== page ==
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I'm currently looking at the the documentation for Django sites:

which explains how to associate content with multiple sites. The example used is and

What does the Django project structure look like for the above? Is each site an app on its own, for instance:


If ljworld has SITE_ID=1 and lawrence has SITE_ID=2, does the SITE_ID variable has to be explicitly set in ljworld/ and lawrence/

How do you run the dev server of either ljworld or lawrence?


I used two sites with shared content in the above. What should be done if there are n different sites who are sharing the same content? Do I really need n different Django projects on n different servers, all connected to the same database server?

Moreover, if I need to make a change in which should affect all those web sites, it will be very tedious to change each of those files manually.

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1 Answer 1

up vote 4 down vote accepted

No, each site is not an app on its own; each site is a project on its own. The whole idea is to have different projects with a (fully or partially) shared content. So you might have a structure such as:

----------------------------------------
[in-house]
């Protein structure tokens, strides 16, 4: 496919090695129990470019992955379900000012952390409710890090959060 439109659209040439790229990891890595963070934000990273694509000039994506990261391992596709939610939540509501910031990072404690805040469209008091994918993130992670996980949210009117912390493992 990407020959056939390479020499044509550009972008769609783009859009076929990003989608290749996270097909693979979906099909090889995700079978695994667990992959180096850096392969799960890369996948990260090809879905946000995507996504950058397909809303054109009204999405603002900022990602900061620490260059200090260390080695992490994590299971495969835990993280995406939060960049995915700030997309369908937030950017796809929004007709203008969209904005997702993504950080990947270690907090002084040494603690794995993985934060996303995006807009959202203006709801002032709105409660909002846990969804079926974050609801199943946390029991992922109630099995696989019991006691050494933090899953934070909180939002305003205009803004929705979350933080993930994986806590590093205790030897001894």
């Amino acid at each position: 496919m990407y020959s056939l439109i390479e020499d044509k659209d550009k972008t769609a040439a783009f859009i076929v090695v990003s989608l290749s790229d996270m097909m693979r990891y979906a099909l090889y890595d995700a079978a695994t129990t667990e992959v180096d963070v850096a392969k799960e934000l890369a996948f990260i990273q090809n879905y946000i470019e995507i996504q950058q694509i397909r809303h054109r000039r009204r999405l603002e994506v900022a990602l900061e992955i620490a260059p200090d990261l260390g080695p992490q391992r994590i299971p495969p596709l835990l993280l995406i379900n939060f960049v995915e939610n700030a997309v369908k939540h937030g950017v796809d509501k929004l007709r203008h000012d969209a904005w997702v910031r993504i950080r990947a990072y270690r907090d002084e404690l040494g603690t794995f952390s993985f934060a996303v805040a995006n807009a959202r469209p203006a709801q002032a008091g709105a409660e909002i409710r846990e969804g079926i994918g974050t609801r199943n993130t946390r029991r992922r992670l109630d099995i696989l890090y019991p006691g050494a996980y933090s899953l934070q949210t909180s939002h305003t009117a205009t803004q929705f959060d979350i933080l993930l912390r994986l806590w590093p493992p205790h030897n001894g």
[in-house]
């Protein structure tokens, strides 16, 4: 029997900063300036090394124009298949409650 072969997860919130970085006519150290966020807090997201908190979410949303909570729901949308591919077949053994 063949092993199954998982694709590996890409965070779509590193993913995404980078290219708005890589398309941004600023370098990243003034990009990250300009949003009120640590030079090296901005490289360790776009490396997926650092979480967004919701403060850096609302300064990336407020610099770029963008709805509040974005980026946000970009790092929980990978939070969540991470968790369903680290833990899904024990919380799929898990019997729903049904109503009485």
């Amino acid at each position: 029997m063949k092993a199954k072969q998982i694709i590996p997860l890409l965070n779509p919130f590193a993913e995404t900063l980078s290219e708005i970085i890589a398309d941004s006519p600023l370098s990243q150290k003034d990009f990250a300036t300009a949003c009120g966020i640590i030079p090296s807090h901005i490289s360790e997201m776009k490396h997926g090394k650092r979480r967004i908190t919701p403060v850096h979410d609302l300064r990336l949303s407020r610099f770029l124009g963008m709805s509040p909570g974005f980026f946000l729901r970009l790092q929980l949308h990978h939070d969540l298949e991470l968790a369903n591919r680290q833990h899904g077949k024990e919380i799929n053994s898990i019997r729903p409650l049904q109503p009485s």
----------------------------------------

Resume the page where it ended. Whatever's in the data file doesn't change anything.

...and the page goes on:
You would normally use two Web servers to serve the projects - though normally both would refer to the same DB server. Naturally you can also have apps which are shared between the two projects - just keep them somewhere in the server's PYTHONPATH.


"Two Web servers" of course doesn't necessarily mean two physically different servers. They could well be two virtual hosts running under the same Web server instance - heck, you could even map the two projects to two different directories under the same virtual host.

For shared settings, you could use the same technique as for shared apps. Have a global_settings module which contains the shared settings available somewhere on the PYTHONPATH and import it from each of the

And if you wanted something really hackish, you could probably even drop all the different projects, use just one and create a middleware that changes settings on the fly. But I would advise against it.

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